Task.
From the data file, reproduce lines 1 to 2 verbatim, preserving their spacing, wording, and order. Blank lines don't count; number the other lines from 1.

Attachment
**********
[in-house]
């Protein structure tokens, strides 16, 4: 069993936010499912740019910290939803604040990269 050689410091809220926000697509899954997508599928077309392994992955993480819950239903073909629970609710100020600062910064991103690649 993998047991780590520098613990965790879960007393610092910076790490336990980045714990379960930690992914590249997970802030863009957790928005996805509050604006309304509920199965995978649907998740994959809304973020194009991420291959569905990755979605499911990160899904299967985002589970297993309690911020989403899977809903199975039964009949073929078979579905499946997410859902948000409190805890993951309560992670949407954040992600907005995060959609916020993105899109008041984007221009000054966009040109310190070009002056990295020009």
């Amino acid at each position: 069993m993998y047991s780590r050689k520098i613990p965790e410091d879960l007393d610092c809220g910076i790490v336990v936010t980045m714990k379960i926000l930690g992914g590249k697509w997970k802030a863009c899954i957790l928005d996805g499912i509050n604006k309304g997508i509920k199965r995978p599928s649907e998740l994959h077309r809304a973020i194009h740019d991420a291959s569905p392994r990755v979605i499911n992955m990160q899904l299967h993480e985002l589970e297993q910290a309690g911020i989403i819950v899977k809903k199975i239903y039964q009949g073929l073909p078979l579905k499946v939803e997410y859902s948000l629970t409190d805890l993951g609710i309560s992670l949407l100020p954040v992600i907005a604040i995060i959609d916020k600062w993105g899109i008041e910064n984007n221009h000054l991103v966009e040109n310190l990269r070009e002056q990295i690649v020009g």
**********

[in-house]
């Protein structure tokens, strides 16, 4: 069993936010499912740019910290939803604040990269 050689410091809220926000697509899954997508599928077309392994992955993480819950239903073909629970609710100020600062910064991103690649 993998047991780590520098613990965790879960007393610092910076790490336990980045714990379960930690992914590249997970802030863009957790928005996805509050604006309304509920199965995978649907998740994959809304973020194009991420291959569905990755979605499911990160899904299967985002589970297993309690911020989403899977809903199975039964009949073929078979579905499946997410859902948000409190805890993951309560992670949407954040992600907005995060959609916020993105899109008041984007221009000054966009040109310190070009002056990295020009």